Monique, a vivacious, dark-haired graduate student, still owes $60,000 on her undergraduate education. “And that’s with being an R.A. [Resident Advisor] and getting housing free and working full-time and getting every scholarship I could,” she adds. She is a poised, ambitious, and thoughtful young person, worlds away from the bored-slacker stereotypes lampooned on TV.
Luckily, Monique is continuing her education at the University of California-Riverside’s highly regarded MFA program in creative writing, which is fully funded. “I wouldn’t have come to grad school if I’d had to pay, because I’m already in debt,” she said.
How are university students really faring in this environment of rising costs and diminishing opportunities? How do they feel about the future?
We had coffee with a small group of them, including Monique, after the U.C. Riverside Writers’ Week reading one Wednesday. We repaired from the Highlander Union Building—the “HUB”—to the nearby Coffee Bean for our talk (Just a small aside: A corporate chain coffeeshop has no business fleecing college students. Can’t they wait at least until these kids get out of school?)
“I know that I’ll spend years paying off the debt I’m accumulating now—it’s like an invisible weight over my head. I don’t really care where I wind up working. My philosophy is that I will go see where life takes me, and be happy where I end up.”
I was shocked to find that even though she’s still in school, Monique still has to make minimal payments on her undergraduate loans.
“I nanny, and I’m also a reader on campus,” she explained. “I grade papers for undergrads. I do whatever I can. I’m living at home, too. I like, have to.”
Vicente, a Latino English major sporting a very mod handlebar-like mustache, is an undocumented student, and therefore can’t qualify for many loans. “Thank god, I did qualify for one of the grants,” he said. “But my wife, though ... she goes to UCLA, and she’s like 30 grand in.”
What do you want to do with English? I asked him.
Marisa is a third-year creative writing major with soft, gentle looks, long hair, and a childlike mien that belies her strong, agile mind. “I know that I’ll spend years paying off the debt I’m accumulating now—it’s like an invisible weight over my head,” she said. She hopes to do freelance writing, taking other jobs if she needs them. “I don’t really care where I wind up working. My philosophy is that I will go see where life takes me, and be happy where I end up.”
Cool and thoughtful Esteban is a linguistics major, about to finish his B.A. and looking to continue to graduate school.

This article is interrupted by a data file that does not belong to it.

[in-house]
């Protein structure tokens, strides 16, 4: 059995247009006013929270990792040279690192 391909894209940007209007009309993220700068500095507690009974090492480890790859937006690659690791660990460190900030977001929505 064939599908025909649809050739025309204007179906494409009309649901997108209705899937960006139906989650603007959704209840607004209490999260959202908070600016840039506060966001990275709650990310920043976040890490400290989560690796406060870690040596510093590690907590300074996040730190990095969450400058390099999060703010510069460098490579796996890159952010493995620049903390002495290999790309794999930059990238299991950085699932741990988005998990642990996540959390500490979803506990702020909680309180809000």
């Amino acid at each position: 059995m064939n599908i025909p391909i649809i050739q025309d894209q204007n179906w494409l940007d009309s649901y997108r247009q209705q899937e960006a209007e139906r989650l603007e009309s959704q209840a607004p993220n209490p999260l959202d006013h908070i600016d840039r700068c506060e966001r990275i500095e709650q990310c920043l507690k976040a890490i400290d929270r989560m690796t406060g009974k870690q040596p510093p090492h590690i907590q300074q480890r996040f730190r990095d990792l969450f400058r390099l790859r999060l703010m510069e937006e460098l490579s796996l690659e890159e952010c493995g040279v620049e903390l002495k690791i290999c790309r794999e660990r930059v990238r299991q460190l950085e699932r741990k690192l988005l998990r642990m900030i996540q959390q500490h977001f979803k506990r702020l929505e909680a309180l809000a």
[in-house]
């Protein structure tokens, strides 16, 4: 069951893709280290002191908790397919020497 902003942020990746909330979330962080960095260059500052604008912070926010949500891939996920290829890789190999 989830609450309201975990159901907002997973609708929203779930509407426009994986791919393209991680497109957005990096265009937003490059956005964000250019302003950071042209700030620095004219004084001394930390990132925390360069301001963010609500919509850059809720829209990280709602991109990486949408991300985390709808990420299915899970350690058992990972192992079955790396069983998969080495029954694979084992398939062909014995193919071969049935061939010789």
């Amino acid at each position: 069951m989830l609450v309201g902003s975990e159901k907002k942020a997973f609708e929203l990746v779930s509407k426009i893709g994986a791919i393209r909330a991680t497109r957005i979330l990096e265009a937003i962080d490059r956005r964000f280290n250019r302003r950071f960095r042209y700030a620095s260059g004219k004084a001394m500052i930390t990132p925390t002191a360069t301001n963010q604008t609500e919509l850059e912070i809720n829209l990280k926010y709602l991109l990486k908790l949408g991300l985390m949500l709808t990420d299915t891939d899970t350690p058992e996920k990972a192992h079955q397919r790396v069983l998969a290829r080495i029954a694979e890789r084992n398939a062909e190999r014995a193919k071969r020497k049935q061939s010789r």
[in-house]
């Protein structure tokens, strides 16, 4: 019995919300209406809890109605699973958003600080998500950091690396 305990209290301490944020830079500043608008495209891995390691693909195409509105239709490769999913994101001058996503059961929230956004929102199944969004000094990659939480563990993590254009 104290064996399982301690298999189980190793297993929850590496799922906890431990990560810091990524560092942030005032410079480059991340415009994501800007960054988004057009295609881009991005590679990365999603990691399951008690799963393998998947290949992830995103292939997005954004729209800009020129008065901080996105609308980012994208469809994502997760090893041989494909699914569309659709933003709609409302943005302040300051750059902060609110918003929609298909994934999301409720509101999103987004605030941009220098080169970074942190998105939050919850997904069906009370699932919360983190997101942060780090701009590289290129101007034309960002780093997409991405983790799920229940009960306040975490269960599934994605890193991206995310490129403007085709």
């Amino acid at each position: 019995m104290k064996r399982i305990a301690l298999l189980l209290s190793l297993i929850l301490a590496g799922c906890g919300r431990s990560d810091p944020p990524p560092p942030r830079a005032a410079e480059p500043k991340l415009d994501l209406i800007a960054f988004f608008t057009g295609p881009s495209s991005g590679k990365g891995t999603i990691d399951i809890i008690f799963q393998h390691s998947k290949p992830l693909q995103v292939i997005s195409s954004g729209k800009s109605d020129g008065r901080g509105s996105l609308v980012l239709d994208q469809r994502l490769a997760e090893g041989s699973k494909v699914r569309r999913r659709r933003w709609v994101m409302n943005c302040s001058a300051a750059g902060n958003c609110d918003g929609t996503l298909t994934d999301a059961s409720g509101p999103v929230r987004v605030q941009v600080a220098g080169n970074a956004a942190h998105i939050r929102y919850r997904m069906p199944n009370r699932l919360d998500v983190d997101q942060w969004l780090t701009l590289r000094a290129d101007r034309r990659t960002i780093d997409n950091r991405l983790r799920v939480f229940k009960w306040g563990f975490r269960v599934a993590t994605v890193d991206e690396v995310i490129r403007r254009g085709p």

“I am a little worried about debt,” he confessed. “I’m talking to a lot of my professors and they’re still working on their Ph.D.s and they’re still dealing with student debt.” (Then he showed me the textbook he’s working from now, which cost $160. Who is making this kid pay $160 for a linguistics textbook, and how does that person sleep at night?)
“I’m afraid of how much it’s going to cost when it’s their turn,” Marisa ventured shyly. “I want to be an English teacher? How do you save up for that?”
“We’ll still be paying off our own loans,” said Esteban.
Earlier that day a teacher had told a lecture hall full of 22-year-olds that when she’d been young, a degree would more or less ensure you a job. “And now that’s not true, it’s no guarantee of a good job. And then, that degree costs so much more to get.”
So who among your friends is making the most, I asked. Is anybody doing super great?
“The accountants,” said Monique. “I have a group of friends who are in accounting and they all got jobs right away, and they’re all doing really well.”
Though they’re not happy, she added quickly. “They all hate their jobs, they all work 12-hour days ... but they make a lot of money.”
But I don’t mean only about making money—what about fulfillment?
“I worked in marketing for two years after undergrad,” Monique replied, “and even though I made decent money I wasn’t happy in my life.... I felt like I wasn’t doing anything to fulfill anyone other than my boss and my boss’s company, you know? I didn’t like that feeling. I wanted to do something good, and feel good about it.”
Esteban echoed these sentiments.
“I don’t plan on making a living from writing novels,” he said. “My major is linguistics because I love languages, and I love studying them. But also because it feels safer. I can get a job as a translator, as an interpreter, or I can teach languages. But my dream is to be the next Tolkien, or the next J.K. Rowling. Write novels for a living. I don’t need to be rich, but I would like to be able to write. But there’s just that fear: I just can’t do this, because it’s not going to make money. It’s very much a problem. Because if school’s going to cost me so much, I’m going to need something that’s at least going to help me break even at a certain point.”
Marisa said: “As a society we value the big house, a yard—‘I’m going to have a good life for myself that’s big.’ That’s bigger, that’s more than we might really need. My goal in life is to have a house that’s the size of a parking space.”
“A tiny house?” I asked. This kid can’t be more than 20 or so.
“I’m into tiny houses too,” said Monique.
Marisa: “A tiny house, that is my dream, I am going to build a tiny house and live in it.”
“I’d much rather live in a small house, but be happy with what I’m doing, honestly,” said Monique, and Marisa agreed: “We don’t need our parents’ life.”
This post originally appeared on Capital & Main, a Pacific Standard partner site, as “Students on the Road to Debt." It is part of a month-long series exploring how economic inequality is transforming California, and what can be done to rebuild our vanishing middle class.